Identity theft is an increasing problem for everyday people, as unscrupulous individuals drain bank accounts and steal people’s credit histories and good names. A name and a bank account or Social Security Number is a marketable item in the Internet’s shadowy underworld, but if it is attached to a health record, it can be worth ten or more times the going rate.
Health information is especially valuable in identity theft, because it contains so many details about a person’s life that it makes impersonating that person much easier, in order to get credit or receive medical services without having insurance. Indeed, impersonation for purposes of insurance fraud is a problem that can leave people with compromised insurance coverage when they are most susceptible, and in today’s interconnected world, can cause serious health issues when an impersonator’s health information becomes intertwined with the real person’s information.
There are laws and processes to help people undo many of the ill effects of financial identity theft and fix tarnished credit histories, but there is no such easy process when it comes to health information. In fact, the person whose identity has been stolen has no right to even know the name or other information about the impersonator, because the impersonator’s information is protected by HIPAA, even though it is mixed in with the real person’s information.
Red Flags rules are in place requiring measures to prevent identity theft, but those rules do not necessarily apply to most medical offices. Nonetheless, those rules can be taken into consideration along with the HIPAA regulations protecting privacy and security of health information, to implement the processes necessary to protect PHI from identity thieves.
The HIPAA enforcement rules now have a four-tier violation schedule with increased minimum and maximum fines, and mandatory fines for wilful neglect of compliance that start at $10,000, even if the problem is corrected within 30 days of discovery. Violations that are not promptly corrected carry mandatory minimum fines starting at $50,000 and can reach $1.5 million for any particular violation. It’s never been more important for the HIPAA Privacy Officer to ensure the rules are being followed and compliance is fully documented, and prevent medical identity theft using PHI.
In this audio conference, healthcare compliance and HIPAA expert Jim Sheldon-Dean will examine the Red Flags Rule to show what the standard of care is for private information under that regulation, and compare it to the HIPAA Privacy and Security Rules to show how using good HIPAA practices can satisfy Red Flags requirements. This session will help youreview your HIPAA compliance, meet the requirements, and prevent PHI Identity Theft.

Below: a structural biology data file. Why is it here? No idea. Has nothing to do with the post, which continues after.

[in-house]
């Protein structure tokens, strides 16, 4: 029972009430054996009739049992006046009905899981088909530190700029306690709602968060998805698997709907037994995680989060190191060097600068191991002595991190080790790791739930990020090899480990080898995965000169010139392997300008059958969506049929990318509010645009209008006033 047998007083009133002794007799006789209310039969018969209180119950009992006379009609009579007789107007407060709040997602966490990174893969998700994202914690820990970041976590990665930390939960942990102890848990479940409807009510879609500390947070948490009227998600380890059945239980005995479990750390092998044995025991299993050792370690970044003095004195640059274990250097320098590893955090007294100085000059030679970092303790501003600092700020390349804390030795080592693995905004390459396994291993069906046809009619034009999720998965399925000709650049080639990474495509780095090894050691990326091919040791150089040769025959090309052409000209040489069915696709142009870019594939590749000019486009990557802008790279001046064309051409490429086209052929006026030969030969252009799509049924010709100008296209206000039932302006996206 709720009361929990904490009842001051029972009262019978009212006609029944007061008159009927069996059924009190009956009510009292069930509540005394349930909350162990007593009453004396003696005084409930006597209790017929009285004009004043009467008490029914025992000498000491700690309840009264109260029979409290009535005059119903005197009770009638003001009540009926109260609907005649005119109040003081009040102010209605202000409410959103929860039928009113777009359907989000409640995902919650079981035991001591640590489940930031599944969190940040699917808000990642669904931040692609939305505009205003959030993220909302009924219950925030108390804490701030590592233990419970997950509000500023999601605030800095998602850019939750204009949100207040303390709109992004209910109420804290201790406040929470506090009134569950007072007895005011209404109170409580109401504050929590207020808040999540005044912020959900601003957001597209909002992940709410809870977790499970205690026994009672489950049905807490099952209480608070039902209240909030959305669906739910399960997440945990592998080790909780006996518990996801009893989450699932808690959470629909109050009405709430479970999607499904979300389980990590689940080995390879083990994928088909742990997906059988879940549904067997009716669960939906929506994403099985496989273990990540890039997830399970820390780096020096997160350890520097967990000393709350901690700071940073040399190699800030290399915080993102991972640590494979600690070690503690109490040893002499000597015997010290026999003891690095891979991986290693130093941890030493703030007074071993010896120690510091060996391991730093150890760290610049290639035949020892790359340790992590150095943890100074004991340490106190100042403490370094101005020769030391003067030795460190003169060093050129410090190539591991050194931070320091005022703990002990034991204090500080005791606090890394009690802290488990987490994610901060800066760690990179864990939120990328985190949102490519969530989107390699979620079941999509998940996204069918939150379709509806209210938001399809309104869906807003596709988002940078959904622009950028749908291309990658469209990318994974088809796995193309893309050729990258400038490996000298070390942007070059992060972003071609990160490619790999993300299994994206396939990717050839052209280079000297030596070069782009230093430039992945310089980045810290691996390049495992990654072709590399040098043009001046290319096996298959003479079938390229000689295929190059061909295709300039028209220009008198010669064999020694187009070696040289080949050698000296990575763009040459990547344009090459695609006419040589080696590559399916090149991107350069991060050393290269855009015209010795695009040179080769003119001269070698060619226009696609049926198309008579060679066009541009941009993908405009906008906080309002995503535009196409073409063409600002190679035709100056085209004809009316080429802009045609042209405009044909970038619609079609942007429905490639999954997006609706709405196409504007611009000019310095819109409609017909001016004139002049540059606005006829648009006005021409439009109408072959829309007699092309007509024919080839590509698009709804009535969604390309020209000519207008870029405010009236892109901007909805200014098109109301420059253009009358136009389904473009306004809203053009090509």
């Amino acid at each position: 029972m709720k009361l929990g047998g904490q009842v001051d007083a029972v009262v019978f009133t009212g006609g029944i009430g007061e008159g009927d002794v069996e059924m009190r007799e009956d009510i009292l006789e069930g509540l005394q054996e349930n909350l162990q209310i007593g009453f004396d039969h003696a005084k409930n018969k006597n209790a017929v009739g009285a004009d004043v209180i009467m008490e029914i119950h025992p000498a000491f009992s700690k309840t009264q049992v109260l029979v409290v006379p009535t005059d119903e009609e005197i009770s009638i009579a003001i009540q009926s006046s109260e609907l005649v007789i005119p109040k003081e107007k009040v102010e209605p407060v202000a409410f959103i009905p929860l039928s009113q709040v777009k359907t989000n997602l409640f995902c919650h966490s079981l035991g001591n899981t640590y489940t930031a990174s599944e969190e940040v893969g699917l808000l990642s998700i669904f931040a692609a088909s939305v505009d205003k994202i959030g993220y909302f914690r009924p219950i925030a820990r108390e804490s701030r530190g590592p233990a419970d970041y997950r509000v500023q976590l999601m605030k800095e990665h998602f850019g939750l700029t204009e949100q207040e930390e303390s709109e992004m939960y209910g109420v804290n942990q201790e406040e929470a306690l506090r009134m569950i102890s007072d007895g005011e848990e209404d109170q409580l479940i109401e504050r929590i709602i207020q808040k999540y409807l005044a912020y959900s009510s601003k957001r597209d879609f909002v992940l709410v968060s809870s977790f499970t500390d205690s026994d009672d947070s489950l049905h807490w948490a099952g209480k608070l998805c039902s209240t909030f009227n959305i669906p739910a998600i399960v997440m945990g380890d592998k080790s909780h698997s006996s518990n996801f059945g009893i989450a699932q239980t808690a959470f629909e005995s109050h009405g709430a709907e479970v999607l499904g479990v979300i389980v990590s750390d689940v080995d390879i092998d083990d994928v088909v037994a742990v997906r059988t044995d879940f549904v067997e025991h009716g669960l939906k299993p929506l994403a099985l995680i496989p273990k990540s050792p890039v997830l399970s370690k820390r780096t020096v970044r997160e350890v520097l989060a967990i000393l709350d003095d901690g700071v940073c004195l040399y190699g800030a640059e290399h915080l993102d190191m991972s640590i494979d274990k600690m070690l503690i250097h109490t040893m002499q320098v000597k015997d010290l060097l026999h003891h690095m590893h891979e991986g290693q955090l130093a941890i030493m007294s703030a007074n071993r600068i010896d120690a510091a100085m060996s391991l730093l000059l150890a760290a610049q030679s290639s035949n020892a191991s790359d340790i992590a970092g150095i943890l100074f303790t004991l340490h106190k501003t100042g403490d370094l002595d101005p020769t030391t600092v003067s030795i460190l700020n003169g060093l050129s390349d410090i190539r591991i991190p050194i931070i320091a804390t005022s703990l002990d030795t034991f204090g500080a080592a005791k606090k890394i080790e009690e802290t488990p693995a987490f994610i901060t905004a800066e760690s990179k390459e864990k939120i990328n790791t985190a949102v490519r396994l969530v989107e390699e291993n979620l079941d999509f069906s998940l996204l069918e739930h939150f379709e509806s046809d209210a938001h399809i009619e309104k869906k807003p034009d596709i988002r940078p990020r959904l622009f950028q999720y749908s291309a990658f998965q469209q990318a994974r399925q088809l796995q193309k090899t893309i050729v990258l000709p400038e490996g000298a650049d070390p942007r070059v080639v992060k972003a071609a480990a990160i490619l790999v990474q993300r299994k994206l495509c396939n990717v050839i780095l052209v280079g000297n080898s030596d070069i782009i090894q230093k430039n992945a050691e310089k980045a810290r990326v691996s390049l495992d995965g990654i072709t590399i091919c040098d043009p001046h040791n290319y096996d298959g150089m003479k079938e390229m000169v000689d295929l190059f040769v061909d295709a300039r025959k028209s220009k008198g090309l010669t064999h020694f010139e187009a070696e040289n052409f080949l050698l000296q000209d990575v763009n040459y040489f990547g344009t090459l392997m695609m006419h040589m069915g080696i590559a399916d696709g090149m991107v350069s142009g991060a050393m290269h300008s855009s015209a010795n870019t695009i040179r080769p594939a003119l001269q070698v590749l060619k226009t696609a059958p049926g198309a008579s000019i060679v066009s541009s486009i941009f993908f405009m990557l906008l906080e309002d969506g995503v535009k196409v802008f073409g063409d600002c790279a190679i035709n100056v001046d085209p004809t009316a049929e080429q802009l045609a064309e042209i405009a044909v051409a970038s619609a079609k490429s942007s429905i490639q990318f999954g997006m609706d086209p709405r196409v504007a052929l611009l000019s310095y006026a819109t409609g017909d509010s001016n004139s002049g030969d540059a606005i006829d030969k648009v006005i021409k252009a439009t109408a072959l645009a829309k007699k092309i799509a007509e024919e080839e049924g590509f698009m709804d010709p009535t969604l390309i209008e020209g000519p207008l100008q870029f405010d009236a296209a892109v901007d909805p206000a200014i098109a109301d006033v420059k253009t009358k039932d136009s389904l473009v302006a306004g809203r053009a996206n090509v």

Individuals have the right to receive electronic copies of any medical records held electronically, and it is essential to establish a process for properly authenticating the individuals who request access to their information. These new rights require the HIPAA Privacy Officer to ensure that processes are in place to provide these rights, and prevent identity theft. Having the right HIPAA Privacy Rule policies and procedures to protect information from inappropriate access and the right HIPAA Security Rule risk analysis and risk mitigation to protect against breaches of electronic information are essential for protecting against PHI Identity Theft. This session will review these requirements and various Risk Analysis issues and methods.
PHI Identity Theft likely involves a reportable HIPAA and/or state law breach. Jim will review the processes that should be followed in the evaluation of possible breaches and reporting of confirmed breaches under HIPAA and various state laws. HIPAA compliance with requirements relating to identity theft can help prevent issues in the event of an Audit by HHS Office for Civil Rights or Office of the Inspector General. Whereas the former practice of HHS has been to audit compliance only in instances where a violation was reported, the law now requires HHS to conduct a regular HIPAA compliance audit program, and a new program is getting under way.
All HIPAA Privacy Officers need to review their ability to prevent medical identity theft. With the new enforcement and penalty levels, it’s never been more important to review your HIPAA compliance, meet the requirements, and prevent PHI Identity Theft.
Who should attend
Compliance Manager, HIPAA Officer, Chief Information Officer, Health Information Manager, Medical Office Manager, Medical Practice Lawyer, CFO, CEO, COO. Privacy Officer, Information Security Officer
- Jim Sheldon-Dean
Jim Sheldon-Dean is a healthcare compliance and HIPAA expert in the areas of privacy and security regulatory compliance and business process analysis. He is the founder and director of compliance services at Lewis Creek Systems, LLC, a Vermont-based consulting firm founded in 1982, providing information privacy and security regulatory compliance services to a wide variety of healthcare entities. Jim is a frequent speaker regarding HIPAA...
More Events By The Speaker